I wrote the following last May, intending to finish it and post it, but I have just "found" it in my documents on my computer. It is even more appropriate now than it was then, with my oldest daughter getting her career as a lawyer underway and my youngest daughter preparing to graduate from high school. Where do the years go? How thankful I am that, as Glen always says, "Its early in eternity"...
Today at the bookstore, I looked up to see a little girl wearing a pink dress, walking down the aisle toward the cashier, carrying some “treasure” she had found. Her face was full of enthusiasm and youthful joy with her prize. Only a few feet away stood my adult daughter, looking thoughtfully at a book, having just graduated from law school the previous evening. I glanced from the little girl, to the adult woman and thought to myself that the journey had been way too short, it all happened so very fast.
When life is spread out before us, it is like the sliver of a road on the horizon,sometimes seeming like it will never end, but then all of a sudden, the twists and turns are upon us before we know it.
As we rode through the University campus, I remembered our previous visits, even the very first day we brought our daughter here for college. What seemed like it should feel like ages ago seemed like just yesterday, and it seemed like just a few months since her high school graduation, just a few years since she started first grade. The days, the months, the years have passed so quickly and we are here so much faster than I thought we would be.
If I could go back to myself years ago when my oldest daughter was a dark-haired little toddler, who loved to play quietly with her baby brother nearby, I would try to tell myself how fast the years would pass – even though the days may seem long. I would tell myself to savor the moments, to try to enjoy each of their stages to the fullest, because once they are gone, that child is gone forever and the older child is in its place. I would tell myself to not try to rush through any time in my children’s lives – time itself will rush things enough. I would tell myself to pray more...to pray for the things my children would have to face in the years to come; things I could anticipate and things I could never guess would cross their paths. I would tell myself to pray more for their father and for myself as well, that we we know how the Lord would want us to lead them and teach them and help them to know the truths the Lord has in His word. I would tell myself to be encouraged, that the Lord never stops working in their lives, and the He is always faithful, even when we don't make the choices of faith that we should.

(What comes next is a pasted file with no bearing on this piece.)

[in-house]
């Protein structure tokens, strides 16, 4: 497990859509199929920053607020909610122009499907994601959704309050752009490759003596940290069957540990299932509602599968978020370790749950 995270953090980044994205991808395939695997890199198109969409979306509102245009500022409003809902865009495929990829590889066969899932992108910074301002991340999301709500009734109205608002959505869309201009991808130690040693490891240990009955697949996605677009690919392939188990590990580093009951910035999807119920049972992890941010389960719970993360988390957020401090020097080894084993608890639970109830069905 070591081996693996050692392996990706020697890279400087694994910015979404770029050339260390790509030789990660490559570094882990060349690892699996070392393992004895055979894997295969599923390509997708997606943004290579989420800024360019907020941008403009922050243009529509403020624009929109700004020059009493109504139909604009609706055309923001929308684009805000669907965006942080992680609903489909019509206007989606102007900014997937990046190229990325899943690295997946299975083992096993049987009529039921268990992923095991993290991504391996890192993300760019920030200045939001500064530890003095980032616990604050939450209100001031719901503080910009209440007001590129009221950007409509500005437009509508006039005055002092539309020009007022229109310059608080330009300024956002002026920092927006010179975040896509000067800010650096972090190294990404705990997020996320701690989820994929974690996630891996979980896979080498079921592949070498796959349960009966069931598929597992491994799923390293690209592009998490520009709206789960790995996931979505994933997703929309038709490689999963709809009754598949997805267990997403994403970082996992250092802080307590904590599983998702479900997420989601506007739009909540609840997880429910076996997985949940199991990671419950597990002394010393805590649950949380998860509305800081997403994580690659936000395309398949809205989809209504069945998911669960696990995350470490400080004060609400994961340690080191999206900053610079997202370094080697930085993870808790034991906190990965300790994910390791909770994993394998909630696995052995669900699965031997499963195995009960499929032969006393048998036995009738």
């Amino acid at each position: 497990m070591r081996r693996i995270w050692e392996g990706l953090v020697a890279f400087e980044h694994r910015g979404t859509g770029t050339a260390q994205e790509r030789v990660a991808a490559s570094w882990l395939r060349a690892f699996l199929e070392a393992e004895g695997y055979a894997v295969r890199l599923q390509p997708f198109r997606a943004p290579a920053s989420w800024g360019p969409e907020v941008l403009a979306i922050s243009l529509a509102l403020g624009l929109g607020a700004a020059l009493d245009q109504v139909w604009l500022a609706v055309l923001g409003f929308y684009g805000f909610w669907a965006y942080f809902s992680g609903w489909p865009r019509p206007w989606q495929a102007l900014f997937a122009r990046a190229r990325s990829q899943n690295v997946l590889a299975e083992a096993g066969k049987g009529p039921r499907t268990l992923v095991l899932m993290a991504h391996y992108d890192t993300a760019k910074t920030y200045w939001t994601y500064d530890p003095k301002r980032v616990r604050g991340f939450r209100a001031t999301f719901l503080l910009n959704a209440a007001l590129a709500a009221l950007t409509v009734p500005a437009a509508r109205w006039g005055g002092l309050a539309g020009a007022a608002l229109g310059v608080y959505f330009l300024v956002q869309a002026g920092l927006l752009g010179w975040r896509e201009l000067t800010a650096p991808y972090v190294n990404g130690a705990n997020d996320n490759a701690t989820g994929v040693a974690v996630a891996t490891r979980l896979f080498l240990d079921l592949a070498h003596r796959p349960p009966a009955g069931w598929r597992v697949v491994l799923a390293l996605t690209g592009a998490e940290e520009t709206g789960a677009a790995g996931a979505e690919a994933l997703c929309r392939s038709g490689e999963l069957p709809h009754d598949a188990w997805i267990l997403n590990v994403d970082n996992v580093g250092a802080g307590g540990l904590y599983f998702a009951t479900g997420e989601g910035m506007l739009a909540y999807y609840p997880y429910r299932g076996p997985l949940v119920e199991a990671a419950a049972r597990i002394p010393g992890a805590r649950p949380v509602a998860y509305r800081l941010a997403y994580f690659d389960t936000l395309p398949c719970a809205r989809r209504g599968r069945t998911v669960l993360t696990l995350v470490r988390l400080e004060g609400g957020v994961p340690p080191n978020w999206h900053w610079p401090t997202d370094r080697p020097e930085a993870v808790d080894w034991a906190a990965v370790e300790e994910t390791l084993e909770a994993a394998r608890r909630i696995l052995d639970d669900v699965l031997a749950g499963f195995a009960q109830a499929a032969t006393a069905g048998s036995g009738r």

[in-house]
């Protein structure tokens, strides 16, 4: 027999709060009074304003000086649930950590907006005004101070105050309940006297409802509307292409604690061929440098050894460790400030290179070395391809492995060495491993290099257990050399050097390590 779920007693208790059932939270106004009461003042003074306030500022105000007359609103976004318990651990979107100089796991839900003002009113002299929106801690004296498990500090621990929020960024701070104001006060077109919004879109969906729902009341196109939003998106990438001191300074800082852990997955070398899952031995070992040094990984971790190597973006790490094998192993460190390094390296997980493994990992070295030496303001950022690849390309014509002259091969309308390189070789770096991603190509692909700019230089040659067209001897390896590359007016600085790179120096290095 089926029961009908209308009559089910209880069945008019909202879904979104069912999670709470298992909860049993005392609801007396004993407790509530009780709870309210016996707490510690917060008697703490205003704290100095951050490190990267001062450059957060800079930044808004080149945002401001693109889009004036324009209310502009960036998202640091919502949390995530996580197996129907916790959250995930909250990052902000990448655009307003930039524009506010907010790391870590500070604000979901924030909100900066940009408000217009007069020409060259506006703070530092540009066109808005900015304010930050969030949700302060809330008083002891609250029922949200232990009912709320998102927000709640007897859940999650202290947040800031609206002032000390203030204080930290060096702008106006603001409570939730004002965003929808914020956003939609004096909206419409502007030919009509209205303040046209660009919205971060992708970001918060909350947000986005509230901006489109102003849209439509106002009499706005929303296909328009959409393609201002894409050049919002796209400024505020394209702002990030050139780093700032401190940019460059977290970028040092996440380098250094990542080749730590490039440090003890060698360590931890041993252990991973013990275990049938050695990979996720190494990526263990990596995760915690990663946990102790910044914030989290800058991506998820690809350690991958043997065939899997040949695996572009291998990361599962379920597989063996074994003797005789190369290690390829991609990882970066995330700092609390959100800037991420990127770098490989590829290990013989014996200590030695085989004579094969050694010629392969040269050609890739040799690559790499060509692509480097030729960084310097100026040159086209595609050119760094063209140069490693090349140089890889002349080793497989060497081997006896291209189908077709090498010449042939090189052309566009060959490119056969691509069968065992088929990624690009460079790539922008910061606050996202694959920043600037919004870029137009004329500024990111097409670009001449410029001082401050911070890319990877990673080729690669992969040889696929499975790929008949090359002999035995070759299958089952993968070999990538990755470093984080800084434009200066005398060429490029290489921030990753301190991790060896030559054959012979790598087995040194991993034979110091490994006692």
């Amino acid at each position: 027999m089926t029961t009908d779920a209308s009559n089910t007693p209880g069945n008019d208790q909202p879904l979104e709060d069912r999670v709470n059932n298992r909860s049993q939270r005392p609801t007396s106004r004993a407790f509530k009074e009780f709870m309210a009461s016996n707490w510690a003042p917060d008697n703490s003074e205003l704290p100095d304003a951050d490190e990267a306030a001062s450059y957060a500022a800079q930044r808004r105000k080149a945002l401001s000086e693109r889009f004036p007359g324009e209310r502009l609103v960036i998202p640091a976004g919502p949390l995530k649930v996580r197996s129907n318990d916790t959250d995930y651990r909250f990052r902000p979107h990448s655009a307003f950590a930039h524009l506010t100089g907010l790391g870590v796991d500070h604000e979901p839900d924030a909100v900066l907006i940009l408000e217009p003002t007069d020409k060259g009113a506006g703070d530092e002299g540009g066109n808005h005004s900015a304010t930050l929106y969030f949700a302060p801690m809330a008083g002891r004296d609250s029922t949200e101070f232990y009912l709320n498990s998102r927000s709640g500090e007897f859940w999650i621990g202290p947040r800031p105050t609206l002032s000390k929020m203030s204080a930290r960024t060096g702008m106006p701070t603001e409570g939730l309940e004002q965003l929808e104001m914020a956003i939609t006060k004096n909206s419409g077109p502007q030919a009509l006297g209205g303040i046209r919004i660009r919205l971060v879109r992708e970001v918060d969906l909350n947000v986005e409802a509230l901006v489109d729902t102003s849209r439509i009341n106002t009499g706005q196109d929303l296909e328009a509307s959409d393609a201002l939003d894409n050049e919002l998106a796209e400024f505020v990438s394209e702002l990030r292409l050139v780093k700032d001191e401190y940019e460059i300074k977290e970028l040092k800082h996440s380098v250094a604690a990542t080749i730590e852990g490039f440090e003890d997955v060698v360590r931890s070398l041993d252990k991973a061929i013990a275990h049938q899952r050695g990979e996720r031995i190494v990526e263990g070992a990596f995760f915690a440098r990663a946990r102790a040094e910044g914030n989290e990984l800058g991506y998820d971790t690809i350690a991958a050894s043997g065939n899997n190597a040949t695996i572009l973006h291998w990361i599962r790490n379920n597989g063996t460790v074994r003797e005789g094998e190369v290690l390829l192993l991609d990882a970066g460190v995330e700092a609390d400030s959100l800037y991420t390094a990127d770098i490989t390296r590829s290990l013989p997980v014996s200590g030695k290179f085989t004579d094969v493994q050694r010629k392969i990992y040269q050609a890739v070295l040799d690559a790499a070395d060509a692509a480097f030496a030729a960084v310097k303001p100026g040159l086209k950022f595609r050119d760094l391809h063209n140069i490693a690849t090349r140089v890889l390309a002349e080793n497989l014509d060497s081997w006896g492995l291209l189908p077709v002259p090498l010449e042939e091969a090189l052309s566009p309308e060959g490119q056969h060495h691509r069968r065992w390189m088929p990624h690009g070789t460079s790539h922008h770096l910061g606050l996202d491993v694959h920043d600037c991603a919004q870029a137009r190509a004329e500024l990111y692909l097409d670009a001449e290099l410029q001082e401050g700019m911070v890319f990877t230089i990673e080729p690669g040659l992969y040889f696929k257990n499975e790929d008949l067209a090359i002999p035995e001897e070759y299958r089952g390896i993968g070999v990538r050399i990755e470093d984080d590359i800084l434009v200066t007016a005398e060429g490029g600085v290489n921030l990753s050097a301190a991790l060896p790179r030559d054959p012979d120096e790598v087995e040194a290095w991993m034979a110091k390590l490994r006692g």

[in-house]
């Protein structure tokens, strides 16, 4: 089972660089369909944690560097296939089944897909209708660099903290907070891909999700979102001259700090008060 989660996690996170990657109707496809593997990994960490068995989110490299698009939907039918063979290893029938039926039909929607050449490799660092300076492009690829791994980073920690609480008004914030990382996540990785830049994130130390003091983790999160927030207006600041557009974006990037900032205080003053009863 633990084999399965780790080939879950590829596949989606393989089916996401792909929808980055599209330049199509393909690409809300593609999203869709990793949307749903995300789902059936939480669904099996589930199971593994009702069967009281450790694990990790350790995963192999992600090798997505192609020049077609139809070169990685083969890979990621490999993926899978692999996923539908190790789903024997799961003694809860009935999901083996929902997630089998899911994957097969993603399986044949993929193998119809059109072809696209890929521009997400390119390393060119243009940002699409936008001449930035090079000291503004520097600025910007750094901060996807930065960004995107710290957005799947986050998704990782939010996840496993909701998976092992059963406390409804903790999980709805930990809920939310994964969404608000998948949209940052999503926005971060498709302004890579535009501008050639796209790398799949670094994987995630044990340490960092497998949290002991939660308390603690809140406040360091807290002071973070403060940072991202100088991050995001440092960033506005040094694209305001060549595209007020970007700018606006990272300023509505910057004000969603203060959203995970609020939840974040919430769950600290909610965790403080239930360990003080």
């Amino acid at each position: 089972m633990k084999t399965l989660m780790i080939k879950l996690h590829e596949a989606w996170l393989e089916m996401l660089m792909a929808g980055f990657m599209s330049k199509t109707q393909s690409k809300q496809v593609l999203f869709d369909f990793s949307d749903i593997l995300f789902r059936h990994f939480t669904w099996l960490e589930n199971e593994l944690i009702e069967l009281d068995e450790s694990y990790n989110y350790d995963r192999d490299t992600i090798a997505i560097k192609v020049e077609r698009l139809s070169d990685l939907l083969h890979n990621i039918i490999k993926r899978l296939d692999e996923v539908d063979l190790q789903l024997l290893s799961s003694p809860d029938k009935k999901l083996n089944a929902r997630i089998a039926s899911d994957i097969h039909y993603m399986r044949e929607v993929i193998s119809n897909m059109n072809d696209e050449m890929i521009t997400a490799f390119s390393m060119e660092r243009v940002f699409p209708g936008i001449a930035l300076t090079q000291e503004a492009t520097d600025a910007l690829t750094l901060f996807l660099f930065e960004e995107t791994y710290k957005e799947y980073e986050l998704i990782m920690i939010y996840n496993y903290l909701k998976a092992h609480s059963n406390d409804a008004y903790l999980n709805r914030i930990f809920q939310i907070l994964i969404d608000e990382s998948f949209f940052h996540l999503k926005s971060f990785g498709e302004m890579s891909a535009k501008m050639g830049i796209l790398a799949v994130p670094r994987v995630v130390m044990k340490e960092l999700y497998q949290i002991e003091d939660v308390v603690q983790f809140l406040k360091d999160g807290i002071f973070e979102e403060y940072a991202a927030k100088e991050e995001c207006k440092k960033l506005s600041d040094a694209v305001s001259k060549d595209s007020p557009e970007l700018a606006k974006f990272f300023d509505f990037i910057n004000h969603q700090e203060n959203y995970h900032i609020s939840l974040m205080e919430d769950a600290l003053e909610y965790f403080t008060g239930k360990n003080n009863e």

I think the last thing that I would tell myself is that when I see my children grow into adulthood and I am tempted to mourn the loss of those sweet, tender little children, I would tell myself what great, wonderful adults they would become and what incredible friends I would have from those adults. I would encourage myself to just wait...that as wonderful as the days are when my babies are small, there are great, wonderful days ahead!